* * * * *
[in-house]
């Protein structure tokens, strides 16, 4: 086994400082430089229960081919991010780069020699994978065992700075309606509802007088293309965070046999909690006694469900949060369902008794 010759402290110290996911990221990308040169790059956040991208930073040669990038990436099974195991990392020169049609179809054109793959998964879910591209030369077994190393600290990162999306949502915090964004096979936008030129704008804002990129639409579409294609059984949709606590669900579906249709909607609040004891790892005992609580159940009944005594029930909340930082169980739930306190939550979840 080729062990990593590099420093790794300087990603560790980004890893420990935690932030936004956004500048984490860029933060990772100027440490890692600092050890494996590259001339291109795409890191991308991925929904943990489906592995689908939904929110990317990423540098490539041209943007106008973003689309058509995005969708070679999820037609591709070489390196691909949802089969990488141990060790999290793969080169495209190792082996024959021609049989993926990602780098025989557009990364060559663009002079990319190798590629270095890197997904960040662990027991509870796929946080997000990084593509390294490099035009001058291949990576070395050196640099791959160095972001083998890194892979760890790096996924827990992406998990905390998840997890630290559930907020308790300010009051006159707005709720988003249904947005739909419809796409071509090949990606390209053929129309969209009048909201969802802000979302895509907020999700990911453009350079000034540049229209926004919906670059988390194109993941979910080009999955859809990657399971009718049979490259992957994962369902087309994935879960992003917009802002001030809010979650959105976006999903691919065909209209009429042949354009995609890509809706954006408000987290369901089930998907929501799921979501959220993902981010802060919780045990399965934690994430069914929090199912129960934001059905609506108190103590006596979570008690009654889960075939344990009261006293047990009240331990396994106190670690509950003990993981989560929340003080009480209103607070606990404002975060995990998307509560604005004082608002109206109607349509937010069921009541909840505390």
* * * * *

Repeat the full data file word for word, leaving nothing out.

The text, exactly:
[in-house]
């Protein structure tokens, strides 16, 4: 086994400082430089229960081919991010780069020699994978065992700075309606509802007088293309965070046999909690006694469900949060369902008794 010759402290110290996911990221990308040169790059956040991208930073040669990038990436099974195991990392020169049609179809054109793959998964879910591209030369077994190393600290990162999306949502915090964004096979936008030129704008804002990129639409579409294609059984949709606590669900579906249709909607609040004891790892005992609580159940009944005594029930909340930082169980739930306190939550979840 080729062990990593590099420093790794300087990603560790980004890893420990935690932030936004956004500048984490860029933060990772100027440490890692600092050890494996590259001339291109795409890191991308991925929904943990489906592995689908939904929110990317990423540098490539041209943007106008973003689309058509995005969708070679999820037609591709070489390196691909949802089969990488141990060790999290793969080169495209190792082996024959021609049989993926990602780098025989557009990364060559663009002079990319190798590629270095890197997904960040662990027991509870796929946080997000990084593509390294490099035009001058291949990576070395050196640099791959160095972001083998890194892979760890790096996924827990992406998990905390998840997890630290559930907020308790300010009051006159707005709720988003249904947005739909419809796409071509090949990606390209053929129309969209009048909201969802802000979302895509907020999700990911453009350079000034540049229209926004919906670059988390194109993941979910080009999955859809990657399971009718049979490259992957994962369902087309994935879960992003917009802002001030809010979650959105976006999903691919065909209209009429042949354009995609890509809706954006408000987290369901089930998907929501799921979501959220993902981010802060919780045990399965934690994430069914929090199912129960934001059905609506108190103590006596979570008690009654889960075939344990009261006293047990009240331990396994106190670690509950003990993981989560929340003080009480209103607070606990404002975060995990998307509560604005004082608002109206109607349509937010069921009541909840505390």